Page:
For those of you really on the bleeding edge, you may have already discovered some changes in the way customize and deploy Office 2007 via the GP Software Installation feature. This article details the steps you need to take, but I thought it would be worthwhile to highlight some of the key differences:
- When you create an installation point on a server for Office 2007, there is no longer the notion of the Administrative Installation using the setup /a option. For O2K7, you simply copy the contents of the CD to the distribution point and you're done.
- To customize which apps get installed by the user or computer during GP processing, you used to create a transform file (.mst) using the Office Custom Installation Wizard. Transforms go away in O2K7. Instead there is a config.xml file you need to customize and place in the same folder where you installation files are. This XML file controls what gets installed on the client. It has very limited configuration options so don't be surprised about what you can't do here.
- You can only deploy Office 2007 via GP on a per-computer basis. Per user deployments simply fail. I haven't investigated why this is, but I suspect it may have something to do with UAC limitations. More on this when I do some more research.
All in all, I'm not clear why the Office 2007 GP support is so crappy, but I hope to dig in a little deeper when I get some time and find out what's up.
As I've mentioned in previous posts, I've started a software company called SDM Software. Well, I've just shipped my first little product! Boy it feels good! The product, called GPHealth Reporter essentially reports on the details related to GP processing on a given local or remote system. You can use it to gather overall health of GP processing, and it can also save that information to a report, PDF or Excel. You can also use the tool to trigger a remote GP refresh against the machine you're focused on. You can download a free 10-day trial copy of the product and check it out.
Anyway, it feels good to get the first one out. Check it out and let me know what you think!
Microsoft has released a command-line tool called GPLogview.exe (http://go.microsoft.com/fwlink/?LinkId=75004 ) that lets you create reports of the Group Policy Operational log that now ships with Vista. For more info on this log, check out an earlier blog post I did on the subject. Essentially this tool lets you grab GP related events out of the Operational log and dump them into text, HTML or XML files for further analysis.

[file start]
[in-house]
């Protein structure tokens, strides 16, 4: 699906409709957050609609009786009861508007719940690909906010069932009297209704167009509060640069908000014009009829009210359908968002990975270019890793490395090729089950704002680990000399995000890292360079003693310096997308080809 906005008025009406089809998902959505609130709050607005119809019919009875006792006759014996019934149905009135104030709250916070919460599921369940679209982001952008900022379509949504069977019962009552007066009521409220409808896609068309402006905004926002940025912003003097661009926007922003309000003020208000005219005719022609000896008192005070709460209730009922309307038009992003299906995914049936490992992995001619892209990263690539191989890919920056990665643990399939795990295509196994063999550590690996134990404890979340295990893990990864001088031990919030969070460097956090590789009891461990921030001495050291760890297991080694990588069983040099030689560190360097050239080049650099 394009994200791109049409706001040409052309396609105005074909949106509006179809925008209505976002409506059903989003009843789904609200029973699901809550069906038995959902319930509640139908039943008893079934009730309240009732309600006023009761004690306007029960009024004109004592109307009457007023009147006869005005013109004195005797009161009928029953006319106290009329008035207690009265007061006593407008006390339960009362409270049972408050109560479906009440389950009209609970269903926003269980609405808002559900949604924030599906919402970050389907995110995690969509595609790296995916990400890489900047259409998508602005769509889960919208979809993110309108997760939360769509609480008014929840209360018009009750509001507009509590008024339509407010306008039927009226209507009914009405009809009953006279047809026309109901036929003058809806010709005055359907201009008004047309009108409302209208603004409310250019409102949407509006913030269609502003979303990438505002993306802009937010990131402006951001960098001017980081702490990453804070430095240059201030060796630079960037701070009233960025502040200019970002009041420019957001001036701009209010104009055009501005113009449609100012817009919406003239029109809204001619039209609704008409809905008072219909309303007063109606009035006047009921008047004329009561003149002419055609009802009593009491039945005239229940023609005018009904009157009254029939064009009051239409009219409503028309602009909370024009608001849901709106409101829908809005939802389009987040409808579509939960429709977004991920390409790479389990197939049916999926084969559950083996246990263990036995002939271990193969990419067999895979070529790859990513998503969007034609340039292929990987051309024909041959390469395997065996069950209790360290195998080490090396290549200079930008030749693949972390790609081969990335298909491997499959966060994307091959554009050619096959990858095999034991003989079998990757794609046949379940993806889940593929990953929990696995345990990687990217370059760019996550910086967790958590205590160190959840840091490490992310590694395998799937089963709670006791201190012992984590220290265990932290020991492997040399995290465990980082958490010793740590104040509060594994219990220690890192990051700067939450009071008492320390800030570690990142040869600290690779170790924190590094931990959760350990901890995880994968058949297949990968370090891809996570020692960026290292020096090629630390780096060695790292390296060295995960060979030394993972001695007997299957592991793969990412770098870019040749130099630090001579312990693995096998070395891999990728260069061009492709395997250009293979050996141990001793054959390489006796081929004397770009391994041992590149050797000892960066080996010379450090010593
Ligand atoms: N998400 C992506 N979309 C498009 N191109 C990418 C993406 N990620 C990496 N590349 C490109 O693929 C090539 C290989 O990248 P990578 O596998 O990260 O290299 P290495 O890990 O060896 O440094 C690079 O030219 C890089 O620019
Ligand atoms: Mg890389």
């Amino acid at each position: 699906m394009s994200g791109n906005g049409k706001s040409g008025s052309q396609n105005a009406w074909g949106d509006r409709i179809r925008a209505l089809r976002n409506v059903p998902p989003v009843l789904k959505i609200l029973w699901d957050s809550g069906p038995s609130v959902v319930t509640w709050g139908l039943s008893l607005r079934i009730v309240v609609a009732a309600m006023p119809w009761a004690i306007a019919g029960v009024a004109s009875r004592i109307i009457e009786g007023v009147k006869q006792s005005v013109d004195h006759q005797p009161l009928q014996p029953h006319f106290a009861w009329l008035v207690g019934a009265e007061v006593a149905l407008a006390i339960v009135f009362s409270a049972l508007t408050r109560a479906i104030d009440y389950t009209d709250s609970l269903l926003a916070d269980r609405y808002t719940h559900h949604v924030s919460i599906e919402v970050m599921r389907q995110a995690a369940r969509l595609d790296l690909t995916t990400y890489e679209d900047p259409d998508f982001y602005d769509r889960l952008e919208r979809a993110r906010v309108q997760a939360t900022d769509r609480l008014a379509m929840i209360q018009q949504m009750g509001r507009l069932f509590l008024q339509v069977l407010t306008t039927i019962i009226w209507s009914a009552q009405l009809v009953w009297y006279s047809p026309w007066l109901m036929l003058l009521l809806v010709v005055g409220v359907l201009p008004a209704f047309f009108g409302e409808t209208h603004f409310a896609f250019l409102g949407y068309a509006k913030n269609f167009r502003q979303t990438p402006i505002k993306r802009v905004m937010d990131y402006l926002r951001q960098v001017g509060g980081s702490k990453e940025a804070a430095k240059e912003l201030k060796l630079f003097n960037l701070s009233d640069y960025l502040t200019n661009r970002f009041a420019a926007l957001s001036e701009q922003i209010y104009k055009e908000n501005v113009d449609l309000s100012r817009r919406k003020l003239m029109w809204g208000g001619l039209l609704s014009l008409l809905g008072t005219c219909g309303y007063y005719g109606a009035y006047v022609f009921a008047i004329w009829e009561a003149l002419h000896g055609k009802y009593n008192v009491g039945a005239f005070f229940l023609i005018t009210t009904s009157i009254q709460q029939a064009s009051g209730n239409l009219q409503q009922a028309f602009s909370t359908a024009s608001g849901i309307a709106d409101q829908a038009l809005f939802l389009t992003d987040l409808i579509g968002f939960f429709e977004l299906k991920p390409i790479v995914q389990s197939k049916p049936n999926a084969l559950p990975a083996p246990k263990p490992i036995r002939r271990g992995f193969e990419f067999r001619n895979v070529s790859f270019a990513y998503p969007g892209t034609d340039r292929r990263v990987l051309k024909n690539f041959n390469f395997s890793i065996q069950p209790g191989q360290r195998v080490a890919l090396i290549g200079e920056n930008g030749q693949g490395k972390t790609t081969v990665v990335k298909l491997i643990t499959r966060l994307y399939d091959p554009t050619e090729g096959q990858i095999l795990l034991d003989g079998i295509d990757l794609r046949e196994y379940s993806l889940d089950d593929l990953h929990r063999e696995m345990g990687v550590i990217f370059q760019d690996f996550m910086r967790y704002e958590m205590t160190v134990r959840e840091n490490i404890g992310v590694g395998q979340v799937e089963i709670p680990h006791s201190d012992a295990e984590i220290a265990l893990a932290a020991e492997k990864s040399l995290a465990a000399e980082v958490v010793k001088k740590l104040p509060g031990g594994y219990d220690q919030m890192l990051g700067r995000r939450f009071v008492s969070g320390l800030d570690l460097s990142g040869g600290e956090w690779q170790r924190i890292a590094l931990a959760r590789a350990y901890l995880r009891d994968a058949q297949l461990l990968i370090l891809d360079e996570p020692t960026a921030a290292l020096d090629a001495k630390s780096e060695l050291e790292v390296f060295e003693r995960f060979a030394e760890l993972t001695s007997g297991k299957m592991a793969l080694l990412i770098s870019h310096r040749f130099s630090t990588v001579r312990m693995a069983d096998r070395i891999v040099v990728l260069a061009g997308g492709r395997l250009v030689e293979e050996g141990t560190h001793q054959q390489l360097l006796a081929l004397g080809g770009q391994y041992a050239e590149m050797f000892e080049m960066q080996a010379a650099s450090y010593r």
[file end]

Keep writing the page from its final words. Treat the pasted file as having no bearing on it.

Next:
After bringing up the logon script issues on Vista that I previously blogged on with the Microsoft Group Policy Folks, they pointed me to the following document:
This document talks about using some of the GP features in Vista and there is a section in there entitled, "Group Policy Scripts can fail due to User Account Control" which describes the workaround to this problem. It appears to be a timing issue with respect to when the script runs compared to when the desktop is available. It is related to UAC as well. In that document, in Appendix A, there is a WSH script that you can run, that calls your logon script using a Scheduled Task, which helps delay when your logon script runs until the desktop is fully available (at least that's my assumption). So, if you having problems with logon scripts in Vista, this is the solution!
I've started to hear murmurs on my GPTalk mailing list about people having problems running GPO-based logon scripts against Vista systems. In one circumstance, Jeremy Moskowitz was having problems running a batch file that mapped network drives. It seems that while the drive mapping completed successfully, the drive was unavailable until the next logon. In another circumstance, which I've heard repeated a few times now, .vbs based logon scripts failed to run at all. The issue appears related to the User Account Control (UAC) feature in Vista because when UAC is disabled, the script runs fine. However, in my own testing and for some others, both batch files and .vbs scripts that did network drive mapping ran fine against Vista RTM systems. So, its not clear yet whether there is one issue here or just a series of issues that might be causing this. Stay tuned as I get more info and post a Comment here if you're having issues with Vista running logon scripts.